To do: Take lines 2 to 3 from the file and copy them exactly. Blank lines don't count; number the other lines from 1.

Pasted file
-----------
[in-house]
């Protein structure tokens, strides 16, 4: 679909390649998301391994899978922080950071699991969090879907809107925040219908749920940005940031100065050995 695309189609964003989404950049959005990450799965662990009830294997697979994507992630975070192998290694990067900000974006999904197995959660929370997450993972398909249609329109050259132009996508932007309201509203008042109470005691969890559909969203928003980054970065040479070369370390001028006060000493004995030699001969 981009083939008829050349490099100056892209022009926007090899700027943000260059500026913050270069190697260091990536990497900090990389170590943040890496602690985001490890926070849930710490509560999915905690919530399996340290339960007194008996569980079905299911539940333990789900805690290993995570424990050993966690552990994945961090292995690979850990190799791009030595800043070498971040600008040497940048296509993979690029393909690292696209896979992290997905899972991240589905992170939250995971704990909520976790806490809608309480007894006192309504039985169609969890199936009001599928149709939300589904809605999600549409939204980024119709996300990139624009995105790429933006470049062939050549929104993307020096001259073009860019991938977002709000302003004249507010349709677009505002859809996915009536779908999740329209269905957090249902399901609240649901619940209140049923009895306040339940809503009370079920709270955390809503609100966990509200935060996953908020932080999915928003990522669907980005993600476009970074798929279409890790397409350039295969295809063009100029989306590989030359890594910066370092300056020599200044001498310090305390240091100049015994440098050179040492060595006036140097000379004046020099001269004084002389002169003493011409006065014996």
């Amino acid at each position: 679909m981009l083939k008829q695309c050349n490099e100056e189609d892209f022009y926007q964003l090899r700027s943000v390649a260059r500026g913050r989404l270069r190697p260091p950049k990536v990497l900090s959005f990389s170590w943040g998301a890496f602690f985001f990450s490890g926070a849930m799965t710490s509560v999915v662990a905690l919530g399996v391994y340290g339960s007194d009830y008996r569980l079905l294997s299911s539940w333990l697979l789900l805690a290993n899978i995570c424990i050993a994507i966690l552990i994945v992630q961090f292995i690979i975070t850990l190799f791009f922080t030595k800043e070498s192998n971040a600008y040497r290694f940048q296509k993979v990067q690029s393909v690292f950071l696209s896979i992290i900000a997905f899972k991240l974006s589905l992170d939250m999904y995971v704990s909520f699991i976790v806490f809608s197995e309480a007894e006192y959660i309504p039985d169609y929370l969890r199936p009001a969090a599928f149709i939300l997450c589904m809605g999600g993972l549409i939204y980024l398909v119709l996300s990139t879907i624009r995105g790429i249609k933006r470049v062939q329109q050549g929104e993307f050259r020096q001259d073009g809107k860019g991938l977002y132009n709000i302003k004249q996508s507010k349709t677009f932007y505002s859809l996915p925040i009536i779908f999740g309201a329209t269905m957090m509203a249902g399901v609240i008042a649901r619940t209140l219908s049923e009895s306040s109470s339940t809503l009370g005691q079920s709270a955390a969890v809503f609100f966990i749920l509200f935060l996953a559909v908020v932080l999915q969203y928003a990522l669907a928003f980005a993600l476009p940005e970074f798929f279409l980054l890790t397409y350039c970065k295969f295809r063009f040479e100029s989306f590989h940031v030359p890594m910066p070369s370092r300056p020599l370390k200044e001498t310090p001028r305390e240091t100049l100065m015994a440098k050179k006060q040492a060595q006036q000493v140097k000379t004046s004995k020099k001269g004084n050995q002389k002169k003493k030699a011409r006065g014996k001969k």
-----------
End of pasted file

């Protein structure tokens, strides 16, 4: 679909390649998301391994899978922080950071699991969090879907809107925040219908749920940005940031100065050995 695309189609964003989404950049959005990450799965662990009830294997697979994507992630975070192998290694990067900000974006999904197995959660929370997450993972398909249609329109050259132009996508932007309201509203008042109470005691969890559909969203928003980054970065040479070369370390001028006060000493004995030699001969 981009083939008829050349490099100056892209022009926007090899700027943000260059500026913050270069190697260091990536990497900090990389170590943040890496602690985001490890926070849930710490509560999915905690919530399996340290339960007194008996569980079905299911539940333990789900805690290993995570424990050993966690552990994945961090292995690979850990190799791009030595800043070498971040600008040497940048296509993979690029393909690292696209896979992290997905899972991240589905992170939250995971704990909520976790806490809608309480007894006192309504039985169609969890199936009001599928149709939300589904809605999600549409939204980024119709996300990139624009995105790429933006470049062939050549929104993307020096001259073009860019991938977002709000302003004249507010349709677009505002859809996915009536779908999740329209269905957090249902399901609240649901619940209140049923009895306040339940809503009370079920709270955390809503609100966990509200935060996953908020932080999915928003990522669907980005993600476009970074798929279409890790397409350039295969295809063009100029989306590989030359890594910066370092300056020599200044001498310090305390240091100049015994440098050179040492060595006036140097000379004046020099001269004084002389002169003493011409006065014996």
């Amino acid at each position: 679909m981009l083939k008829q695309c050349n490099e100056e189609d892209f022009y926007q964003l090899r700027s943000v390649a260059r500026g913050r989404l270069r190697p260091p950049k990536v990497l900090s959005f990389s170590w943040g998301a890496f602690f985001f990450s490890g926070a849930m799965t710490s509560v999915v662990a905690l919530g399996v391994y340290g339960s007194d009830y008996r569980l079905l294997s299911s539940w333990l697979l789900l805690a290993n899978i995570c424990i050993a994507i966690l552990i994945v992630q961090f292995i690979i975070t850990l190799f791009f922080t030595k800043e070498s192998n971040a600008y040497r290694f940048q296509k993979v990067q690029s393909v690292f950071l696209s896979i992290i900000a997905f899972k991240l974006s589905l992170d939250m999904y995971v704990s909520f699991i976790v806490f809608s197995e309480a007894e006192y959660i309504p039985d169609y929370l969890r199936p009001a969090a599928f149709i939300l997450c589904m809605g999600g993972l549409i939204y980024l398909v119709l996300s990139t879907i624009r995105g790429i249609k933006r470049v062939q329109q050549g929104e993307f050259r020096q001259d073009g809107k860019g991938l977002y132009n709000i302003k004249q996508s507010k349709t677009f932007y505002s859809l996915p925040i009536i779908f999740g309201a329209t269905m957090m509203a249902g399901v609240i008042a649901r619940t209140l219908s049923e009895s306040s109470s339940t809503l009370g005691q079920s709270a955390a969890v809503f609100f966990i749920l509200f935060l996953a559909v908020v932080l999915q969203y928003a990522l669907a928003f980005a993600l476009p940005e970074f798929f279409l980054l890790t397409y350039c970065k295969f295809r063009f040479e100029s989306f590989h940031v030359p890594m910066p070369s370092r300056p020599l370390k200044e001498t310090p001028r305390e240091t100049l100065m015994a440098k050179k006060q040492a060595q006036q000493v140097k000379t004046s004995k020099k001269g004084n050995q002389k002169k003493k030699a011409r006065g014996k001969k």